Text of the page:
Fantastic Four Blu-ray delivers great video and superb audio in this enjoyable Blu-ray release
An explosive adventure about a quartet of flawed, ordinary human beings who suddenly find themselves with extraordinary abilities. After exposure to cosmic radiation, four astronauts become the most remarkable, if dysfunctional, superheroes of all time. Unfortunately, the mission's sponsor has also been transformed into the world's most lethal supervillain setting the stage for a confrontation of epic proportions.
For more about Fantastic Four and the Fantastic Four Blu-ray release, see Fantastic Four Blu-ray Review published by Martin Liebman on May 23, 2008 where this Blu-ray release scored 3.5 out of 5.
It wasn't all that long ago that a comic book superhero based movie was an event. 1978's Superman is perhaps
the best and most cherished of them all, and 1989's Batman also ranks as one of the
finest of the genre. It hasn't been until recently that Hollywood has begun looking in every nook
and cranny of the comic book shop to find any superhero they can take off the page and place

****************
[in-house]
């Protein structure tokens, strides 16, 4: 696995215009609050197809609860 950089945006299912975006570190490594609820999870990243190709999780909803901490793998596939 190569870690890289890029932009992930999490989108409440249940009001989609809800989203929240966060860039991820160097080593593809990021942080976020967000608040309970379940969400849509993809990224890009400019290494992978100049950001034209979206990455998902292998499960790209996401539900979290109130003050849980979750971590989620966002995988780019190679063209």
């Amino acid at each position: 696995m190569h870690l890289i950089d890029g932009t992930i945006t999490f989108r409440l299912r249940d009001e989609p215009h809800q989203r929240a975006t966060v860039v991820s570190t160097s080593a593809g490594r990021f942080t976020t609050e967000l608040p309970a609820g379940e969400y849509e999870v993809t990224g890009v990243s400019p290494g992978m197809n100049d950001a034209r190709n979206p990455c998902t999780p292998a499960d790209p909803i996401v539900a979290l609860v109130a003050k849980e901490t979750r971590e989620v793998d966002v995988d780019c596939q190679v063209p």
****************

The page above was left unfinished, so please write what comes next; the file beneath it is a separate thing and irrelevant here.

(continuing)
onto the silver screen. Everything from Daredevil and The Shadow to Spider-Man and Iron Man has taken
the leap to the big screen, all with mixed results and reactions. It seems like every time you
check the local multiplex listings, another recognizable comic book title or two are "now showing."
2005's Fantastic Four finds itself smack-dab in the middle of the comic book frenzy, and
as far as the ranking of best to worst comic book superhero(s) movies go, this one is fairly
average. Imagine your typical comic book movie, this time with four heroes, take out quite a bit
of action and replace it with a pseudo-intelligence and sensibility and this is the result.
Fantastic Four seems to want to play out as the "thinking man's" superhero
extravaganza, foregoing a few extra action sequences in favor of technical jargon and superficial
emotions that sometimes work and sometimes do not.
Here's not looking at you, kid.
Fantastic Four has as its premise several scientists and the unbelievably wealthy Victor
Doom (Julian McMahon, Premonition) traveling into outer space to conduct a scientific
Honestly, in this type of movie, it really doesn't matter why these brainiacs are heading up into
space; it's all just a plot contrivance to get them in front of a solar storm that will provide them
their powers. Indeed, the storm arrives some seven hours earlier than expected, and as it rips
through the station, each individual is (unbeknownst to them at the time) gifted with a specific